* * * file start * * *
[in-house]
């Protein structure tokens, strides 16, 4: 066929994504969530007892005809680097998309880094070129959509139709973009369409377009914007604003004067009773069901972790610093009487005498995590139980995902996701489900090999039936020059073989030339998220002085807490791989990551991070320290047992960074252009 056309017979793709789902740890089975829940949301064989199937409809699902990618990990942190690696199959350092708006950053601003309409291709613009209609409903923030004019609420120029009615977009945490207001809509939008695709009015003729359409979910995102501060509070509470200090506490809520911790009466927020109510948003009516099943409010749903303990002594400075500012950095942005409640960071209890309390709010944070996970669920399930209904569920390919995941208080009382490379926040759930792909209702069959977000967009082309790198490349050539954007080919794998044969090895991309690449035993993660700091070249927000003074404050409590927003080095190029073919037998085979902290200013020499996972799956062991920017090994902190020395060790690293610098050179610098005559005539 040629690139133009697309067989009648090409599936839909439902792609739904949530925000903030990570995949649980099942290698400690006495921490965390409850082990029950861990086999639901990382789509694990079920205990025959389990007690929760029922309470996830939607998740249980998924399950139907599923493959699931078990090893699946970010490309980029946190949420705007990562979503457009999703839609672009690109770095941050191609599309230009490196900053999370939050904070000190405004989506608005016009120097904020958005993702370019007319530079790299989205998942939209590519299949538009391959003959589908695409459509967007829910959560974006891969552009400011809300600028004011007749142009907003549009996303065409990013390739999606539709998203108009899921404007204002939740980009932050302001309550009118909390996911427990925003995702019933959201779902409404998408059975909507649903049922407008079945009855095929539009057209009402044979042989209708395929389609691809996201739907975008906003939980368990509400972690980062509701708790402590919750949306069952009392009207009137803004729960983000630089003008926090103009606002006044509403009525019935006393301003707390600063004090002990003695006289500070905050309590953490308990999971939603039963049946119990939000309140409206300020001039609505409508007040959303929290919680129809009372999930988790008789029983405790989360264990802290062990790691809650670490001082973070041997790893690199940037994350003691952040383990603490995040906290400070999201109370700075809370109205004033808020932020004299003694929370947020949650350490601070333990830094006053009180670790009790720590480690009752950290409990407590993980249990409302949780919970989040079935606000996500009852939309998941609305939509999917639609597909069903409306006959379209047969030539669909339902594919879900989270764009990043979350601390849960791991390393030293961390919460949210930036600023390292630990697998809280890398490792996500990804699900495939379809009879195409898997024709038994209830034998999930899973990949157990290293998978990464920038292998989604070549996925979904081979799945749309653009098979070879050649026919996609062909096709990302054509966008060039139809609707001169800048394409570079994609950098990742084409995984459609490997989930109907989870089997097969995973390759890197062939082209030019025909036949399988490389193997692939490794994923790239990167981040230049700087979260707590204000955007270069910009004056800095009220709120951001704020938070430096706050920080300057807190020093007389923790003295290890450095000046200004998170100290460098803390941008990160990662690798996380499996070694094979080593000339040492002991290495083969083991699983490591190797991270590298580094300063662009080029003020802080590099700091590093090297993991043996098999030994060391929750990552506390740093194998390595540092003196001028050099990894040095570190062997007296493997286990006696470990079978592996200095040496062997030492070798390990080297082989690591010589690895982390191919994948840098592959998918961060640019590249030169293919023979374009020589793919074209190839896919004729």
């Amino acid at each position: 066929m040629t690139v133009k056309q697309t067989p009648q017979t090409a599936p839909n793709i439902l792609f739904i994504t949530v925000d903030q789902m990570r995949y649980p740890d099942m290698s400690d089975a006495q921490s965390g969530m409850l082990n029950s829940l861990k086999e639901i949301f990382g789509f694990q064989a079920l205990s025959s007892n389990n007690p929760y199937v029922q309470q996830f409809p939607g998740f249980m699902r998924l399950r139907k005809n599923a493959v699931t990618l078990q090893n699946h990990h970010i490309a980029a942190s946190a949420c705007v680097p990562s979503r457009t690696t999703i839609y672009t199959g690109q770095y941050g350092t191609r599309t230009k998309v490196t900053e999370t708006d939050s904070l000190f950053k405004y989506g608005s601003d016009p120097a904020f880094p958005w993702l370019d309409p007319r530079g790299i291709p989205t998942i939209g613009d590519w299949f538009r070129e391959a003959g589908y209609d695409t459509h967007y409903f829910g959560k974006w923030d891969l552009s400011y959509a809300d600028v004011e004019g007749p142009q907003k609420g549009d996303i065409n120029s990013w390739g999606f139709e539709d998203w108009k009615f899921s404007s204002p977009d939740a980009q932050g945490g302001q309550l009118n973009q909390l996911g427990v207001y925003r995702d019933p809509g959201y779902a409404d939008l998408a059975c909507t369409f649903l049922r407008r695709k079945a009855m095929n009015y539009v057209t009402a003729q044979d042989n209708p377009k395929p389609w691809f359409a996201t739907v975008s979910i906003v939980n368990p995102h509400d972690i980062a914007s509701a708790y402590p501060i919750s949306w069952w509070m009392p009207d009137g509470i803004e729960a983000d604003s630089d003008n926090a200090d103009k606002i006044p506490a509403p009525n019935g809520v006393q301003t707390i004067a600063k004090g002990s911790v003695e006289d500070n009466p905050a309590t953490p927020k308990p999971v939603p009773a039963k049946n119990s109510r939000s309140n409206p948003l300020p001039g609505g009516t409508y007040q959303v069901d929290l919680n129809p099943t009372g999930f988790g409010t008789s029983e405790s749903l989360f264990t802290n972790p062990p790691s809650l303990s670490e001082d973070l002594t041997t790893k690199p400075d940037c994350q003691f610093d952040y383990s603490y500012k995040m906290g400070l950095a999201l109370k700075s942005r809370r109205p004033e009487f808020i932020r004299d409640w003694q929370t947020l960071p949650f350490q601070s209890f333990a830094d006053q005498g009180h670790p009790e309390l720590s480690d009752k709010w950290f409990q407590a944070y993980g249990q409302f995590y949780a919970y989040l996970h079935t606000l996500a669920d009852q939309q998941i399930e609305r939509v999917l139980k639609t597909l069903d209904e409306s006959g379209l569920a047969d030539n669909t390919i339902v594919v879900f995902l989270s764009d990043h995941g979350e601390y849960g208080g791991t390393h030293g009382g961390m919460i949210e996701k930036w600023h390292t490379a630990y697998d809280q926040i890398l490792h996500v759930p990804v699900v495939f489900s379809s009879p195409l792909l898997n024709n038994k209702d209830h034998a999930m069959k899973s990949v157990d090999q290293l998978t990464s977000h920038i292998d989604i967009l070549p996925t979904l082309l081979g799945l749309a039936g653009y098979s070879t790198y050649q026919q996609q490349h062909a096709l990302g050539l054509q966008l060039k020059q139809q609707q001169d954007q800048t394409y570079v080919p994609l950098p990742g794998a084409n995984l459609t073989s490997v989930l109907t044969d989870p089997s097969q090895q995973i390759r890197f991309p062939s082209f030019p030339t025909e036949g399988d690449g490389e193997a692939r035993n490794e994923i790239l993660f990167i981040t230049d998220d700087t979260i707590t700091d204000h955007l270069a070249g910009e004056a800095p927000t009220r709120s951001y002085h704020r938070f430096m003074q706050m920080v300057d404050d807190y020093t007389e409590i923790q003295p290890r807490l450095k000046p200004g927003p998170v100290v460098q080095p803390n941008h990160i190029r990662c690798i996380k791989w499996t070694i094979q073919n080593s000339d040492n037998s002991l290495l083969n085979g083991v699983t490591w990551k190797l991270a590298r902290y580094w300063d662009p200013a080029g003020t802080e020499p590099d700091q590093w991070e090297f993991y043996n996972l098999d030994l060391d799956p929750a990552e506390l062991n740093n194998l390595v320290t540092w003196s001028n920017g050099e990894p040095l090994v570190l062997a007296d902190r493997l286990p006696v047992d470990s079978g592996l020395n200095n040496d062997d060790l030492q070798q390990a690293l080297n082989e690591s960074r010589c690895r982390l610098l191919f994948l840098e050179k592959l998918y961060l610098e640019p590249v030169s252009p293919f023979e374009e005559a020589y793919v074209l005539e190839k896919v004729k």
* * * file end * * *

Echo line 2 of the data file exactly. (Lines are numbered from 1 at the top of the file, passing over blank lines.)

């Protein structure tokens, strides 16, 4: 066929994504969530007892005809680097998309880094070129959509139709973009369409377009914007604003004067009773069901972790610093009487005498995590139980995902996701489900090999039936020059073989030339998220002085807490791989990551991070320290047992960074252009 056309017979793709789902740890089975829940949301064989199937409809699902990618990990942190690696199959350092708006950053601003309409291709613009209609409903923030004019609420120029009615977009945490207001809509939008695709009015003729359409979910995102501060509070509470200090506490809520911790009466927020109510948003009516099943409010749903303990002594400075500012950095942005409640960071209890309390709010944070996970669920399930209904569920390919995941208080009382490379926040759930792909209702069959977000967009082309790198490349050539954007080919794998044969090895991309690449035993993660700091070249927000003074404050409590927003080095190029073919037998085979902290200013020499996972799956062991920017090994902190020395060790690293610098050179610098005559005539 040629690139133009697309067989009648090409599936839909439902792609739904949530925000903030990570995949649980099942290698400690006495921490965390409850082990029950861990086999639901990382789509694990079920205990025959389990007690929760029922309470996830939607998740249980998924399950139907599923493959699931078990090893699946970010490309980029946190949420705007990562979503457009999703839609672009690109770095941050191609599309230009490196900053999370939050904070000190405004989506608005016009120097904020958005993702370019007319530079790299989205998942939209590519299949538009391959003959589908695409459509967007829910959560974006891969552009400011809300600028004011007749142009907003549009996303065409990013390739999606539709998203108009899921404007204002939740980009932050302001309550009118909390996911427990925003995702019933959201779902409404998408059975909507649903049922407008079945009855095929539009057209009402044979042989209708395929389609691809996201739907975008906003939980368990509400972690980062509701708790402590919750949306069952009392009207009137803004729960983000630089003008926090103009606002006044509403009525019935006393301003707390600063004090002990003695006289500070905050309590953490308990999971939603039963049946119990939000309140409206300020001039609505409508007040959303929290919680129809009372999930988790008789029983405790989360264990802290062990790691809650670490001082973070041997790893690199940037994350003691952040383990603490995040906290400070999201109370700075809370109205004033808020932020004299003694929370947020949650350490601070333990830094006053009180670790009790720590480690009752950290409990407590993980249990409302949780919970989040079935606000996500009852939309998941609305939509999917639609597909069903409306006959379209047969030539669909339902594919879900989270764009990043979350601390849960791991390393030293961390919460949210930036600023390292630990697998809280890398490792996500990804699900495939379809009879195409898997024709038994209830034998999930899973990949157990290293998978990464920038292998989604070549996925979904081979799945749309653009098979070879050649026919996609062909096709990302054509966008060039139809609707001169800048394409570079994609950098990742084409995984459609490997989930109907989870089997097969995973390759890197062939082209030019025909036949399988490389193997692939490794994923790239990167981040230049700087979260707590204000955007270069910009004056800095009220709120951001704020938070430096706050920080300057807190020093007389923790003295290890450095000046200004998170100290460098803390941008990160990662690798996380499996070694094979080593000339040492002991290495083969083991699983490591190797991270590298580094300063662009080029003020802080590099700091590093090297993991043996098999030994060391929750990552506390740093194998390595540092003196001028050099990894040095570190062997007296493997286990006696470990079978592996200095040496062997030492070798390990080297082989690591010589690895982390191919994948840098592959998918961060640019590249030169293919023979374009020589793919074209190839896919004729």